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Big Media Applaud Big Media Merger


Norman Solomon

When

the story about Viacom and CBS broke a few days ago, news accounts quickly

depicted a match made in corporate heaven — at more than $37 billion, the

largest media merger in history. With the public kept outside the frame, it was

a rosy picture.

"Analysts

hailed the deal as a good fit between two complementary companies," the

Associated Press reported flatly. The news service went on to quote "a

media analyst" who proclaimed: "It’s a good deal for everybody."

"Everybody"?

Well, everybody who counts in the mass-media calculus. For instance, the media

analyst quoted by AP was from the PaineWebber investment firm. "You need to

be big," Chris Dixon explained. "You need to have a global

presence."

Dixon

showed up again the next morning in the lead article of The New York Times,

along with other high-finance strategists. A woman at Merrill Lynch agreed with

his upbeat view of the Viacom-CBS combo. So did a guy from ING Baring: "You

can literally pick an advertiser’s needs and market that advertiser across all

the demographic profiles, from Nickelodeon with the youngest consumers to CBS

with some of the oldest consumers."

In

sync with the prevalent media spin, the Times devoted plenty of ink to assessing

advertiser needs and demographic profiles. But for the crucial first day of

Times coverage, foes of the Viacom-CBS consolidation did not get a word in

edgewise.

The

Washington Post, meanwhile, provided a similar ode to the latest and greatest

media merger, pausing just long enough for a few dissonant notes from media

critic Mark Crispin Miller: "The implications of these mergers for

journalism and the arts are enormous. It seems to me that this is, by any

definition, an undemocratic development. The media system in a democracy should

not be inordinately dominated by a few very powerful interests."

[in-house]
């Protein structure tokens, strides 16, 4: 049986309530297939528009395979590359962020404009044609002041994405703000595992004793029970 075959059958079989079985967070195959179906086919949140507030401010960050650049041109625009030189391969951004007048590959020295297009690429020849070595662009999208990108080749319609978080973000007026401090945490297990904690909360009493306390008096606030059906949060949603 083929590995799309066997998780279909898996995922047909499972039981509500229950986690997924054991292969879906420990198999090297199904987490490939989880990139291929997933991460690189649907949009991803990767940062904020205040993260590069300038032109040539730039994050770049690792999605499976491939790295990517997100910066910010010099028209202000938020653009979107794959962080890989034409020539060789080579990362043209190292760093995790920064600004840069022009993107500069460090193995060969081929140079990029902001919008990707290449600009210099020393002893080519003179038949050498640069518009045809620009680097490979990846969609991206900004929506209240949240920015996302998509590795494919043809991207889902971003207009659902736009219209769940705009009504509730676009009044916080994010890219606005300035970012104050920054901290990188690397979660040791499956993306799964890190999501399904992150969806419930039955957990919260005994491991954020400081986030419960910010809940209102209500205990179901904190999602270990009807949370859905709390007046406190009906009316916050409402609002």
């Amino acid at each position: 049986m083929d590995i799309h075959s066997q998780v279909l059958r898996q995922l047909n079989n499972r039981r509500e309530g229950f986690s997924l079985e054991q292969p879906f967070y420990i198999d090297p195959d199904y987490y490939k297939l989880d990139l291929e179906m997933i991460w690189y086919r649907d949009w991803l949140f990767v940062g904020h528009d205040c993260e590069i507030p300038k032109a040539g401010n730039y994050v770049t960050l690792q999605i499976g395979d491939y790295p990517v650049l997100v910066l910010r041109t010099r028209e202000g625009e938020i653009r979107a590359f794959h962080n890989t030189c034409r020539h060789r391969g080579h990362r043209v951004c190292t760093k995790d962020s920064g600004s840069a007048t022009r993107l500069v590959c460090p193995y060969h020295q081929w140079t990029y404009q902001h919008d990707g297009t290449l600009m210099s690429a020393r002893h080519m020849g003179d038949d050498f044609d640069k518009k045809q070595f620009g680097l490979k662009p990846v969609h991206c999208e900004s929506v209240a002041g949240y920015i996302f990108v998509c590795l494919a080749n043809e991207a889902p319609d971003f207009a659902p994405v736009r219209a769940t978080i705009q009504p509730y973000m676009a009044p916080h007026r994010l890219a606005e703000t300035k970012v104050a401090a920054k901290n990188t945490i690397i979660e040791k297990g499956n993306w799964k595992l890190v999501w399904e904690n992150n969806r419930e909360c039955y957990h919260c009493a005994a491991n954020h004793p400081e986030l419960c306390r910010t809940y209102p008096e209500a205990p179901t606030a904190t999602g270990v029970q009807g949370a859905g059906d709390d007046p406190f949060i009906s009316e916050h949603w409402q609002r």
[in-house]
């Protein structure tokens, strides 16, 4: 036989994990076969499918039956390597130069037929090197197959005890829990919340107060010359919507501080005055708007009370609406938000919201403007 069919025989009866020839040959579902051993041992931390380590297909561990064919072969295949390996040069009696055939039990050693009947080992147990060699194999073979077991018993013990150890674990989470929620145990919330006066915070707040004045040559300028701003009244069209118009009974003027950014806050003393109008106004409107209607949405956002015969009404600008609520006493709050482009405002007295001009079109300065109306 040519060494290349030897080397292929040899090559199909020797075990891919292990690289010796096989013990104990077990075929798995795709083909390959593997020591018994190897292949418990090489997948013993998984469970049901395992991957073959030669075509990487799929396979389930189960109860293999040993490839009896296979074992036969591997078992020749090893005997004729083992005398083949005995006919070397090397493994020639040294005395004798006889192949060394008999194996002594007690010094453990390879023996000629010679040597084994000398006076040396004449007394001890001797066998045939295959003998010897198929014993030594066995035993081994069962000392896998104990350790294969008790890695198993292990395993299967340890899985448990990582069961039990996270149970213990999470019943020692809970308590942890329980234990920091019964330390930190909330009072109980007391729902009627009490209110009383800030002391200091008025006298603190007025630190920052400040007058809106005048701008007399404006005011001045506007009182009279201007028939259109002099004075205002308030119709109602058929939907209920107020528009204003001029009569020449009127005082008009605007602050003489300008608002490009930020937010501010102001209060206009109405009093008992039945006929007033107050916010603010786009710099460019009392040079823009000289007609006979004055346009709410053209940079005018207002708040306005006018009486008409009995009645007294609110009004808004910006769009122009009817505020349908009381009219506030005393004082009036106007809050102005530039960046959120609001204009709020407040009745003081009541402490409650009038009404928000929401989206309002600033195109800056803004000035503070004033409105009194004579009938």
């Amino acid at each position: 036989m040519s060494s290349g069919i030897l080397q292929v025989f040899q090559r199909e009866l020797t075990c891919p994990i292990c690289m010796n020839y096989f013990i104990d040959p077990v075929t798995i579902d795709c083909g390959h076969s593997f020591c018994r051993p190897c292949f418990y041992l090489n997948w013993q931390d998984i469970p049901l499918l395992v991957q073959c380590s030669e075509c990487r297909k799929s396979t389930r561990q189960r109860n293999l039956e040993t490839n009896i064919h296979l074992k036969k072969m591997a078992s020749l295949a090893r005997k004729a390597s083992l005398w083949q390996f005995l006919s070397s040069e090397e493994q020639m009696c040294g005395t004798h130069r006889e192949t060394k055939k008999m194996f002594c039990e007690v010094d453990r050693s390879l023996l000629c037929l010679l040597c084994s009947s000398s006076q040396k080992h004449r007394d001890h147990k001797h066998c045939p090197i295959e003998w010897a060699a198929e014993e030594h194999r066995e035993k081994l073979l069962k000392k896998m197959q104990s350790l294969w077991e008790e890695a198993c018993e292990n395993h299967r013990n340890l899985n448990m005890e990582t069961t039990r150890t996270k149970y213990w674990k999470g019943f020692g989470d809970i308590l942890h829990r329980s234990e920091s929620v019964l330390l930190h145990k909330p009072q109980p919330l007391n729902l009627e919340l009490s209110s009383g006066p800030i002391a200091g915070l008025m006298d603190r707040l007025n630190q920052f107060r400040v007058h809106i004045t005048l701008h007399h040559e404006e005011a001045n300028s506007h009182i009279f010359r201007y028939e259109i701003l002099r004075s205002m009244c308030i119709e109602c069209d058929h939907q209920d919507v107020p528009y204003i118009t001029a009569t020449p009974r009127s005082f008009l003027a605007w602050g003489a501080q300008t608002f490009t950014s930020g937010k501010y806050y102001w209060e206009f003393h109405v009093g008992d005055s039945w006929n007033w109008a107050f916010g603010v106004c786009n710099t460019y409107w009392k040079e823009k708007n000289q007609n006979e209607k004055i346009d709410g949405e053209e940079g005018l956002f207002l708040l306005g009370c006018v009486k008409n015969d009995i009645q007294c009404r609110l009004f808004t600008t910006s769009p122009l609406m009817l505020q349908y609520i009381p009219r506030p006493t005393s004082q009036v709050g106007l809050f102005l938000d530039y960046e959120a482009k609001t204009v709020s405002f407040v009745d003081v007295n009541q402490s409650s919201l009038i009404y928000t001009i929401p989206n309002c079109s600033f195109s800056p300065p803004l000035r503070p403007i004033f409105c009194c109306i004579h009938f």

Amen.

But

overall, big media outlets — getting bigger all the time — offered only narrow

and cheery perspectives on the meaning of the humongous merger.

Hours

after the announcement, the nation’s most influential TV news show aired its

unwitting parody of corporate-friendly coverage. "The NewsHour With Jim

Lehrer" featured an interview with two guests. It was hard to tell the

financial analyst apart from the journalist, Ken Auletta.

Barely

able to stifle a smirk in response to Lehrer’s beachball questions, Auletta kept

repeating that "bigger is better." No one bothered to mention that

Auletta — currently a staff writer for The New Yorker magazine — can hardly be

expected to voice strong objections to the steady march of media monopolization.

After all, the owner of The New Yorker is an expanding media conglomerate,

Advance Publications, which holds an array of glossy magazines including Vogue,

Glamour and Self. Generally, people in glass skyscrapers are uninclined to throw

stones.

News

accounts keep focusing on the market-share preoccupations of investors and top

managers. For good measure, coverage of mergers and buyouts is now routinely

filled with various permutations of metaphors that liken financial wheeling and

dealing to intimate human relations.

"The

$37.3 billion deal joins not just two enormous media companies," a New York

Times article declared the other day, "but two oversized corporate

personalities in a marriage that was consummated after a two-year flirtation and

a brief but painstakingly intense two-week prenuptial discussion." Ugh. (Is

there a sublimation crisis in American journalism?)

Perhaps

worst of all is the evasive tone that now pervades so many news stories about

media consolidation. "The merger impulse," one Times article concluded

last Wednesday, "is driven by the belief that at a time of increasing

uncertainty in the media business, there is an advantage in owning both the

programming and the distribution networks."

Translation:

With the federal government serving more and more as enabler rather than

regulator of rapacious conglomerates, the media business knows few bounds.

Today,

some huge corporations are sitting on the windpipe of the First Amendment.

Meanwhile, many journalists — and the public at large — are gasping for the

oxygen of public discourse that allows democracy to breathe.

With

rare exceptions, news outlets have covered the Viacom-CBS deal as a business

story. But more than anything else, it’s a story with dire implications for

possibilities of democratic media as the 21st century gets underway.

 

Norman

Solomon is a syndicated columnist. His latest book is "The Habits of

Highly Deceptive Media."

 

 

 

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